[Editor’s Note: This is the third in a series of posts on designing a content marketing pilot program. Read the basics in our first post, here, and details of how to create persona profiles here.]
Essentially throwing content out there and waiting to see what comes of it may get you some results, but winging it could also end up being the culprit for your content marketing program never leaving the pilot stage. You’ll be making a whole lotta noise, but not much music.
And that flies in the face of the purpose of a content marketing pilot program. You want to determine whether content marketing is a good fit for your organization; otherwise, why bother?
This is not about choosing an activity goal. That is, deciding you want to post a certain number of blog posts per week or produce a certain number of whitepapers are not objectives for your pilot program. Rather, you need to attach an outcome to your program.
A clear and defined objective will help you determine what types of content you should be producing. Secondly, the set objective will help you determine if your content marketing program is successful and delivering ROI.
Think of it this way: when you’re trying to convince your company’s CEO that content marketing is necessary, what will he or she care most about it accomplishing?
Setting an objective for your content marketing pilot program will force you to sit down and think about where your organization is and where you want it to go. For instance, if your brand is doing well financially, but no one knows who you are, your objective could be to raise brand awareness. Or if the stability of your business depends on bringing in new clients and sales, your objective may be lead generation.
Here are some objectives you may want to consider when designing your content marketing pilot program:
Brand awareness and recognition
This is one of the most common content marketing objectives – about 77 percent of B2B content marketers say brand awareness is their most important goal, according to MarketingProfs’ and Content Marketing Institute’s B2B Content Marketing Benchmarks, Budgets, and Trends—North America report. Brand awareness is how potential customers know who you are and what you do – it’s how they identify your brand in an industry lineup. However, successful brand awareness isn’t just getting more people to know your name; it’s also getting them to understand what you do.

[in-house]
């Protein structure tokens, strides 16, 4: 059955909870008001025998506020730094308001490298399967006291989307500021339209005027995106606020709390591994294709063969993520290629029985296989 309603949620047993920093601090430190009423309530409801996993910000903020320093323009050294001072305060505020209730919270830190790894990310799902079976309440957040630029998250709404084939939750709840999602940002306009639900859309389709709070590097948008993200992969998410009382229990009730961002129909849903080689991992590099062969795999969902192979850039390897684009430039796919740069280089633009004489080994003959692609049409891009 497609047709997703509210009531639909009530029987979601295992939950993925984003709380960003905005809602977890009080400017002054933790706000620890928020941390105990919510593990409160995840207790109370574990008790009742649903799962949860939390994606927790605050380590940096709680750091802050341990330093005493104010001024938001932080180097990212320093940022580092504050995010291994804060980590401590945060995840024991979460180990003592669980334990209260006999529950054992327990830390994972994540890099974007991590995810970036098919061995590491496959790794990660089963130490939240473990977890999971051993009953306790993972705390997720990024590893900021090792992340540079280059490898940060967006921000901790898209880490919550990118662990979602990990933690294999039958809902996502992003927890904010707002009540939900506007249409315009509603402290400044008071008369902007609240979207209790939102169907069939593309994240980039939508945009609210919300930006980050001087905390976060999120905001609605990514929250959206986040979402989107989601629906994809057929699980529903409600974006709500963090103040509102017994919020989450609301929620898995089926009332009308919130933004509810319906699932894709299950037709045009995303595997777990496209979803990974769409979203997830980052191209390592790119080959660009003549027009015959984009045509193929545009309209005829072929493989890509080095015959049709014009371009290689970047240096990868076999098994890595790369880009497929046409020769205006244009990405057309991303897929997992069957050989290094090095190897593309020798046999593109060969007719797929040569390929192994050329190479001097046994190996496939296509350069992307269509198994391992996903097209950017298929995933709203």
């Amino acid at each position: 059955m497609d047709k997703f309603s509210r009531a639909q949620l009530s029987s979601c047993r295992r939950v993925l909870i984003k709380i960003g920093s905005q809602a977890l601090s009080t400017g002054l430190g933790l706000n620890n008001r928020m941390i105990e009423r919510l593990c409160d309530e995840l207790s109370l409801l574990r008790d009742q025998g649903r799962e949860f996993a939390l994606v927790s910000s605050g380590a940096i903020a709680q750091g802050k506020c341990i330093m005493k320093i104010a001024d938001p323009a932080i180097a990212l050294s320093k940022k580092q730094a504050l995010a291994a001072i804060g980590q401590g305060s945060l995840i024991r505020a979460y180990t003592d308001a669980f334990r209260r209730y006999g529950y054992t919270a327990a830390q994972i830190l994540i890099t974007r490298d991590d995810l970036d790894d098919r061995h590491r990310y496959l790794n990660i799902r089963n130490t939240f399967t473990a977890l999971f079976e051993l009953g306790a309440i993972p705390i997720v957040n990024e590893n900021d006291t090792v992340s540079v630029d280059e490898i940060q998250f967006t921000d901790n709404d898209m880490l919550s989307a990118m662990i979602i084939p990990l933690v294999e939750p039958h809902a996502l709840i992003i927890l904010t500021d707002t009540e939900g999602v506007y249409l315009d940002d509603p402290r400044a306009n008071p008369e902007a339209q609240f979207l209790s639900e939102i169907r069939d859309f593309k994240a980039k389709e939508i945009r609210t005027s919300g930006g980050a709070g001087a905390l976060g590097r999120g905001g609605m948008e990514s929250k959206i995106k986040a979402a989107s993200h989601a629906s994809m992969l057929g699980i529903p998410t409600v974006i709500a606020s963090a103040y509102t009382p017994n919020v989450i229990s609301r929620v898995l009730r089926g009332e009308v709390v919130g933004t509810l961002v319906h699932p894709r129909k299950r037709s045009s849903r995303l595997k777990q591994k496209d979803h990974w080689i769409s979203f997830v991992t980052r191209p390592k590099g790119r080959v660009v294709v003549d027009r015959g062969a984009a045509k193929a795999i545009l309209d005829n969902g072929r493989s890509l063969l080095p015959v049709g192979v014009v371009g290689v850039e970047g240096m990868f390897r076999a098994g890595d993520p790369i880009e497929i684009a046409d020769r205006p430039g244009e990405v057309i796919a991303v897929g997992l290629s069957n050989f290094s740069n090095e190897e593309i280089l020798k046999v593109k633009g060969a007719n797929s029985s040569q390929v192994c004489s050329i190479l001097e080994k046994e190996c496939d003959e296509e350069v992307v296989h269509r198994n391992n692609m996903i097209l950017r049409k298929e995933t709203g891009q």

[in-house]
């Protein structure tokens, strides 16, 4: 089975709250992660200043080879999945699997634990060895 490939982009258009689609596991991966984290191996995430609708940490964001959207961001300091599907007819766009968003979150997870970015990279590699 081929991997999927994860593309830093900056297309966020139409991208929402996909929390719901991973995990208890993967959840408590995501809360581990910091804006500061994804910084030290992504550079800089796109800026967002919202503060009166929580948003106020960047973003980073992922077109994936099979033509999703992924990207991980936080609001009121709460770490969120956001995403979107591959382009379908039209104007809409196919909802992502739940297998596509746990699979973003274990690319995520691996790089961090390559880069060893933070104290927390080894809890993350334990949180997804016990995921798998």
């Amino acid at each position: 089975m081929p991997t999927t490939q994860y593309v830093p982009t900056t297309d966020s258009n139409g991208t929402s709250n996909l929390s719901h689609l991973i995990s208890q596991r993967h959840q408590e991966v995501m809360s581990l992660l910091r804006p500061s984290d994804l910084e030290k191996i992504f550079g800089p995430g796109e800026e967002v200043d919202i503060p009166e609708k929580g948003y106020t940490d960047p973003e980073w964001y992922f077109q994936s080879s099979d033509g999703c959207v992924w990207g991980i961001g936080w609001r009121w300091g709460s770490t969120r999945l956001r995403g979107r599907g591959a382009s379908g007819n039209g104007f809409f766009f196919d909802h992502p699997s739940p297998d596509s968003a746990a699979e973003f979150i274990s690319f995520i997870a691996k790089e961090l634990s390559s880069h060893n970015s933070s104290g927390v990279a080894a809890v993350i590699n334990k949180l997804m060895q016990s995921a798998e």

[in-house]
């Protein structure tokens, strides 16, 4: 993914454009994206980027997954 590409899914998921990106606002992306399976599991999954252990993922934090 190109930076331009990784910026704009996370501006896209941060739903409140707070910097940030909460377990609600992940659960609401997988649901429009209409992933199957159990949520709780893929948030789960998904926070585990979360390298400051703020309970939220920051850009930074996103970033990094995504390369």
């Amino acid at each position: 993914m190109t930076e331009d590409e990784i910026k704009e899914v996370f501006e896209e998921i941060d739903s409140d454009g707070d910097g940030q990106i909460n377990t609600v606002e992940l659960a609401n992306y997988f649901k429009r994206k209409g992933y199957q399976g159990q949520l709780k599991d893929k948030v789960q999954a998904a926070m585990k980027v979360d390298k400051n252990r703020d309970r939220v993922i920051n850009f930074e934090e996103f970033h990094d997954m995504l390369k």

Content marketing, when done right, is incredibly effective for generating leads. When you understand your audience, determine the right content to produce and then share it, it allows you to attract prospects willing to share their information for the content you have to offer. This objective is also one of the most important goals for B2B content marketers, with 85 percent of them reporting it’s their top goal.
Similar to lead generation, when content marketing is done correctly, it can ultimately increase sales. This doesn’t just mean converting leads into customers, but also converting customers into repeat buyers. Your content marketing strategy helps you get your foot in the door during a consumer’s decision-making process when they’re getting ready to buy, but it also proves to them you’re reliable and that your solution is the best when it comes to meeting their needs.
Implementing SEO to gain exposure is certainly important when it comes to driving traffic to your site, but it shouldn’t be the key driver of traffic. Thanks to Google’s algorithm changes, SEO today is about 10 percent technology and 90 percent content. Consequently, producing high-quality content can drive people to your site by means of organic traffic and links.
Other objectives you may want to consider when designing your content marketing pilot program include becoming a thought leader, nurturing leads, increasing engagement, improving customer retention and loyalty, generating referrals, influencing key stakeholders, up-selling and cross-selling.
If you want to speak to Scribewise today about designing a content marketing pilot program, please contact us.